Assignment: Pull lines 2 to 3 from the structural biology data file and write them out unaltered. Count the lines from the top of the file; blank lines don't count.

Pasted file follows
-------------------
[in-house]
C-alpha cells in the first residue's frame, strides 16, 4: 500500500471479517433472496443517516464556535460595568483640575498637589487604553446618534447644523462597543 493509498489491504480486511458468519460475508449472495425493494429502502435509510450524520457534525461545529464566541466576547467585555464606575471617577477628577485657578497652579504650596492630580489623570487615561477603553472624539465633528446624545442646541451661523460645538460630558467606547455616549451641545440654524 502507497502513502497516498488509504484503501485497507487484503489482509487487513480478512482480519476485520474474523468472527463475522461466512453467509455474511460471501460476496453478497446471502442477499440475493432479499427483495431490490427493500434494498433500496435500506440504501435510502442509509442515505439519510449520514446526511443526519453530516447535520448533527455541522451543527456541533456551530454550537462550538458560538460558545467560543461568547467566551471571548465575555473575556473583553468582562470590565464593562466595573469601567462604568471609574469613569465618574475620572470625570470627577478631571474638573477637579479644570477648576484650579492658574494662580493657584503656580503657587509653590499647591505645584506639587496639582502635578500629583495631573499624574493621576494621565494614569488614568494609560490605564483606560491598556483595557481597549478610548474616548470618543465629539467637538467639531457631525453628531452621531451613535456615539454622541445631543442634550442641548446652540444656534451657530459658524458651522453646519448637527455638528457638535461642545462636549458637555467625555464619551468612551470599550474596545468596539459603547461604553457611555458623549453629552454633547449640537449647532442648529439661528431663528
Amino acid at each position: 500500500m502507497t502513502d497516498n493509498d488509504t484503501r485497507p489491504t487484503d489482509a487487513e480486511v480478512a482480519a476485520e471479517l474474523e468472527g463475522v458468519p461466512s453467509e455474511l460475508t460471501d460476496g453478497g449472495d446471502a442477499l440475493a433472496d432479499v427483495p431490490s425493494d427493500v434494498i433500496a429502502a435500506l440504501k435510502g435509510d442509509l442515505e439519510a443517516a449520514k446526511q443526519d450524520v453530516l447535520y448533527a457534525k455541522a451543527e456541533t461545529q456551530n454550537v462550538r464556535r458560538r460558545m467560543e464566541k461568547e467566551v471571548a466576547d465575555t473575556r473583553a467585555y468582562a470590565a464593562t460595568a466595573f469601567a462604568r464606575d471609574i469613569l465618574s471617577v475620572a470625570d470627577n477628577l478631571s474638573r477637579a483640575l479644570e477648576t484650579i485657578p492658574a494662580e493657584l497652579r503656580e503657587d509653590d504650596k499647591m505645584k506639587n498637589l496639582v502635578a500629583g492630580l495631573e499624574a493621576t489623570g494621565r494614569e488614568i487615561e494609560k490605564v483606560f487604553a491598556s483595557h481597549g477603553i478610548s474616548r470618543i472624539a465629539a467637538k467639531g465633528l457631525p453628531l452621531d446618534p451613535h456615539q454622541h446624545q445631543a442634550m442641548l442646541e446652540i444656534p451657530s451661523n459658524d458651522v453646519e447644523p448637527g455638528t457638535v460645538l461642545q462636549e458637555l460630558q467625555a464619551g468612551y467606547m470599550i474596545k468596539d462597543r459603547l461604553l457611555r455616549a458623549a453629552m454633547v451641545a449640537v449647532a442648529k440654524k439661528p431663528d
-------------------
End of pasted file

C-alpha cells in the first residue's frame, strides 16, 4: 500500500471479517433472496443517516464556535460595568483640575498637589487604553446618534447644523462597543 493509498489491504480486511458468519460475508449472495425493494429502502435509510450524520457534525461545529464566541466576547467585555464606575471617577477628577485657578497652579504650596492630580489623570487615561477603553472624539465633528446624545442646541451661523460645538460630558467606547455616549451641545440654524 502507497502513502497516498488509504484503501485497507487484503489482509487487513480478512482480519476485520474474523468472527463475522461466512453467509455474511460471501460476496453478497446471502442477499440475493432479499427483495431490490427493500434494498433500496435500506440504501435510502442509509442515505439519510449520514446526511443526519453530516447535520448533527455541522451543527456541533456551530454550537462550538458560538460558545467560543461568547467566551471571548465575555473575556473583553468582562470590565464593562466595573469601567462604568471609574469613569465618574475620572470625570470627577478631571474638573477637579479644570477648576484650579492658574494662580493657584503656580503657587509653590499647591505645584506639587496639582502635578500629583495631573499624574493621576494621565494614569488614568494609560490605564483606560491598556483595557481597549478610548474616548470618543465629539467637538467639531457631525453628531452621531451613535456615539454622541445631543442634550442641548446652540444656534451657530459658524458651522453646519448637527455638528457638535461642545462636549458637555467625555464619551468612551470599550474596545468596539459603547461604553457611555458623549453629552454633547449640537449647532442648529439661528431663528
Amino acid at each position: 500500500m502507497t502513502d497516498n493509498d488509504t484503501r485497507p489491504t487484503d489482509a487487513e480486511v480478512a482480519a476485520e471479517l474474523e468472527g463475522v458468519p461466512s453467509e455474511l460475508t460471501d460476496g453478497g449472495d446471502a442477499l440475493a433472496d432479499v427483495p431490490s425493494d427493500v434494498i433500496a429502502a435500506l440504501k435510502g435509510d442509509l442515505e439519510a443517516a449520514k446526511q443526519d450524520v453530516l447535520y448533527a457534525k455541522a451543527e456541533t461545529q456551530n454550537v462550538r464556535r458560538r460558545m467560543e464566541k461568547e467566551v471571548a466576547d465575555t473575556r473583553a467585555y468582562a470590565a464593562t460595568a466595573f469601567a462604568r464606575d471609574i469613569l465618574s471617577v475620572a470625570d470627577n477628577l478631571s474638573r477637579a483640575l479644570e477648576t484650579i485657578p492658574a494662580e493657584l497652579r503656580e503657587d509653590d504650596k499647591m505645584k506639587n498637589l496639582v502635578a500629583g492630580l495631573e499624574a493621576t489623570g494621565r494614569e488614568i487615561e494609560k490605564v483606560f487604553a491598556s483595557h481597549g477603553i478610548s474616548r470618543i472624539a465629539a467637538k467639531g465633528l457631525p453628531l452621531d446618534p451613535h456615539q454622541h446624545q445631543a442634550m442641548l442646541e446652540i444656534p451657530s451661523n459658524d458651522v453646519e447644523p448637527g455638528t457638535v460645538l461642545q462636549e458637555l460630558q467625555a464619551g468612551y467606547m470599550i474596545k468596539d462597543r459603547l461604553l457611555r455616549a458623549a453629552m454633547v451641545a449640537v449647532a442648529k440654524k439661528p431663528d